The Blue Spire

That mountain, especially that one.  The Lost City. The Rakshasa.  The Home of Gods.  The cave where a monk entombed a demon in the purity of salt.  The Blue Spire is full of ghosts and legends.  Maybe true, maybe just simple people with scary stories to entertain themselves in the long cold dark winter nights.
The Salt Spires lay north and east of the Imperial Esereti frontier and north and west of the Taurien lands.


Long ago a demon roamed the mountains and the lands around the Salt Spires. It preyed upon mountain folk, travelers, miners and ash burners. It even preyed upon the Raksasha. The people prayed to the Gods for help, for none could withstand the creature nor predict when it might strike.
One day a party of heroes arrived. Clad in shining armor and heavily armed, they said that they would defeat the demon. Up into the mountains they went. That night a terrible storm could be seen - lightnings and smokes upon the mountain, the Blue Spire. In the morning the people could see that part of a slope had fallen. They thanked the Gods for destroying the demon.
That night one of the heroes came to a village. Bloody and broken she said "My body is broken and hidden, but your old friend is still here. None are safe." And the hero died. From her mouth boiled out a shadow of terror and many limbs, a shape like a lizard standing upright but on it's front legs with the tail in the air. This shadow jumped upon a child and poured itself into the child's mouth. "My new hunting begins." said the child in the demon's voice and it ran away into the night.
The people wailed and cried. The parents of the child wept and all asked the Gods for help. But the demon now wore the forms of stolen bodies or roamed the night as a ghostly shadow. It increased it's attacks. It stole people in the night and lured many to their doom as a crying lost child, a young girl, an old person seeking aid, or wearing the form of a Rakshasa attacking hunters, miners or fisher folk.
A young fae of the troll race came and took an oath to defeat the creature. Tem-mees was her name. Though she sought it, she could not slay the ghost. It taunted her and once possessed her, leaving her naked in a village. For a month after she roamed the village in madness before her mind returned. She said that she had seen and heard horrible things and places and the screams of all the demon's victims. A troll's magic is in the oaths they take, and they may never break them or they suffer a dreadful curse. So she set to equipping herself again with spear and bow- weapons such as the villages could make. She made armor of boiled and hardened leather and though on how to protect herself from the demon's mind control and possession.
The Gods finally sent a holy man. A priest and monk named Ghil. He told the people that he would defeat the demon or die trying, as many had before. Ghil had heard the stories and was wise, and so had a plan. Ghil took Tem-mees and they set into the mountain to find the demon's body. With prayers, magic and guidance of the Gods they found a cave and in the cave, entombed by blocks of salt crystals they found the demons body. The pure salt prevented the demon from re-entering it's body, this was why it had become a ghost. Here Ghil took a bone from it and carved a flute. With the demon bone flute he would call the demon. They went out from the cave and Ghil made arc of salt and told Tem-mees to close the circle when the demon came. If all else failed, he would be possessed and she must then take him with the demon inside to be sealed in the salt tomb with the demon. She swore to do this and to guard the tomb from disturbance if that came to pass. Ghil told her to place a piece of the salt crystal rock in her mouth when the demon came.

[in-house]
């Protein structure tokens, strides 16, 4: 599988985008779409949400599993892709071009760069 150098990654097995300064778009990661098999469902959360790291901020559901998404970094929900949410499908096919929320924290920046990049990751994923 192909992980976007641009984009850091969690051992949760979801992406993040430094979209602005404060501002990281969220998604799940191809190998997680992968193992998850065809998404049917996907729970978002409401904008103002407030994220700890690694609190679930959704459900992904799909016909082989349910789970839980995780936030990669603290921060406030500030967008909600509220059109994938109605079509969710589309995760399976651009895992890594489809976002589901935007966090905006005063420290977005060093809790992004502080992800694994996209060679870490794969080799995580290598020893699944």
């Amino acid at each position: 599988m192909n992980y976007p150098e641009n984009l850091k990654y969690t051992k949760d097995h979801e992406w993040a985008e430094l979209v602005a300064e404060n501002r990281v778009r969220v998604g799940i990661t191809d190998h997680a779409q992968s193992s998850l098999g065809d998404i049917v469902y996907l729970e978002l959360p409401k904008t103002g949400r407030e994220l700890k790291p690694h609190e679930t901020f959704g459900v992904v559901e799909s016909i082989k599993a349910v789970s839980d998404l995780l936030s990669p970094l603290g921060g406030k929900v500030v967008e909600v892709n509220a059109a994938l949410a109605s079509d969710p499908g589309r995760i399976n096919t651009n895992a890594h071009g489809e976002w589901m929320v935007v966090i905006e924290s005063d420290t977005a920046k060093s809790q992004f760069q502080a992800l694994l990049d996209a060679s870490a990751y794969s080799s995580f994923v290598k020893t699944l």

They set the trap of salt and runes, and Ghil cast aside all but his robes and the flute. He played it and called the demon. Tem-mees put the rock salt in her mouth. The demon came and tried to enter Tem-mees- but the salt in her mouth stopped it. It turned and tried the same with the priest. But he also put rock salt in his mouth as the shadow drew close. Recoiling, it called forth flames to burn the priest. The troll closed the salt circle. Now the demon wheeled, enraged, to try to break the circle. Ghil called on the Gods and tried to cast the demon back out of the world. It laughed and said that so long as as much as a scale, a hair or bit of bone remained, it could not be cast out. Ghil played upon the flute and called the demon into the bone. And so it was drawn in, but it lashed out and sent it's tail up Ghil's nose and some part dwelt in the Priest. The demon laughed from Ghil's body and proclaimed it's victory as it kicked away the salt circle. Tem-mees lept and bound Ghil in strips of leather enchanted with Fae magic and rubbed in salted water. She put salt in his ears and nose. Then she gathered up the flute and Ghil and carried them to the salt cave. Here she picked the salt from the monk. The demon laughed and said it would never surrender the priest. Tem-mees gathered salt blocks and sealed the chamber as she had sworn to do. She carved warnings and wardings. Then she went to the villages to tell the people what had happened before she went back to guard the entry to the tomb.
None have heard or seen Tem-mees since that day. None knows where upon the mountain the tomb lies but they say the demon waits and Tem-mees still guards the entry to prevent the demon from escape or rescue.


The myth is a local one.

Cover image: by mutterwolf


Please Login in order to comment!